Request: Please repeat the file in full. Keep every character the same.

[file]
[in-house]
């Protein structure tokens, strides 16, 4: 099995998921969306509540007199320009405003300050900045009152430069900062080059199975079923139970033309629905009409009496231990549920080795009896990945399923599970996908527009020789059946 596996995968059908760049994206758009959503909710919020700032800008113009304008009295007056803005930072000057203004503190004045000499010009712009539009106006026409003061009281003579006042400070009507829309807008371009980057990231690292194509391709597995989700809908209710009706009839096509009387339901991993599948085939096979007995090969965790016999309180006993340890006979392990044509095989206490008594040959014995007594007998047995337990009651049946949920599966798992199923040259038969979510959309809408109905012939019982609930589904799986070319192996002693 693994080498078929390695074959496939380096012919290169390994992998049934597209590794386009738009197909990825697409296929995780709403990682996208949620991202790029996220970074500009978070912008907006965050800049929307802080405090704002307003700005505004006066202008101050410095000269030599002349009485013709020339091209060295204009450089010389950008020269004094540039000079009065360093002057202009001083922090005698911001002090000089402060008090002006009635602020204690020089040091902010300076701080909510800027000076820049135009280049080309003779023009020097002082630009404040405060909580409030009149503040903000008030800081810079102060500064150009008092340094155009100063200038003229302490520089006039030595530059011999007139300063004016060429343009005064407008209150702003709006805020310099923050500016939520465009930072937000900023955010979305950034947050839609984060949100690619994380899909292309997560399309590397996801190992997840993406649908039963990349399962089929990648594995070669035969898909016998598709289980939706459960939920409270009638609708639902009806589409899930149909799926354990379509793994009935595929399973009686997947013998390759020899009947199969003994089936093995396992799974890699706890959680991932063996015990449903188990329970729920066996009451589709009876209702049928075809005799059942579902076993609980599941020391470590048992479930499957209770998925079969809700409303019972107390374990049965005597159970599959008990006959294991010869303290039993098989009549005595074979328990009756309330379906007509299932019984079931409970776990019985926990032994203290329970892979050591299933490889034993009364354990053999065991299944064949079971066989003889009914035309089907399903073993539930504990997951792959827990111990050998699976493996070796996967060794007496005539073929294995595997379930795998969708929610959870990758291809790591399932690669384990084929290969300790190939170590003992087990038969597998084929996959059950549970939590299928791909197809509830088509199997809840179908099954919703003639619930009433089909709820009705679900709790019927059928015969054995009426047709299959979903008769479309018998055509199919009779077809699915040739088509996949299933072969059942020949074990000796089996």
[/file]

[in-house]
């Protein structure tokens, strides 16, 4: 099995998921969306509540007199320009405003300050900045009152430069900062080059199975079923139970033309629905009409009496231990549920080795009896990945399923599970996908527009020789059946 596996995968059908760049994206758009959503909710919020700032800008113009304008009295007056803005930072000057203004503190004045000499010009712009539009106006026409003061009281003579006042400070009507829309807008371009980057990231690292194509391709597995989700809908209710009706009839096509009387339901991993599948085939096979007995090969965790016999309180006993340890006979392990044509095989206490008594040959014995007594007998047995337990009651049946949920599966798992199923040259038969979510959309809408109905012939019982609930589904799986070319192996002693 693994080498078929390695074959496939380096012919290169390994992998049934597209590794386009738009197909990825697409296929995780709403990682996208949620991202790029996220970074500009978070912008907006965050800049929307802080405090704002307003700005505004006066202008101050410095000269030599002349009485013709020339091209060295204009450089010389950008020269004094540039000079009065360093002057202009001083922090005698911001002090000089402060008090002006009635602020204690020089040091902010300076701080909510800027000076820049135009280049080309003779023009020097002082630009404040405060909580409030009149503040903000008030800081810079102060500064150009008092340094155009100063200038003229302490520089006039030595530059011999007139300063004016060429343009005064407008209150702003709006805020310099923050500016939520465009930072937000900023955010979305950034947050839609984060949100690619994380899909292309997560399309590397996801190992997840993406649908039963990349399962089929990648594995070669035969898909016998598709289980939706459960939920409270009638609708639902009806589409899930149909799926354990379509793994009935595929399973009686997947013998390759020899009947199969003994089936093995396992799974890699706890959680991932063996015990449903188990329970729920066996009451589709009876209702049928075809005799059942579902076993609980599941020391470590048992479930499957209770998925079969809700409303019972107390374990049965005597159970599959008990006959294991010869303290039993098989009549005595074979328990009756309330379906007509299932019984079931409970776990019985926990032994203290329970892979050591299933490889034993009364354990053999065991299944064949079971066989003889009914035309089907399903073993539930504990997951792959827990111990050998699976493996070796996967060794007496005539073929294995595997379930795998969708929610959870990758291809790591399932690669384990084929290969300790190939170590003992087990038969597998084929996959059950549970939590299928791909197809509830088509199997809840179908099954919703003639619930009433089909709820009705679900709790019927059928015969054995009426047709299959979903008769479309018998055509199919009779077809699915040739088509996949299933072969059942020949074990000796089996």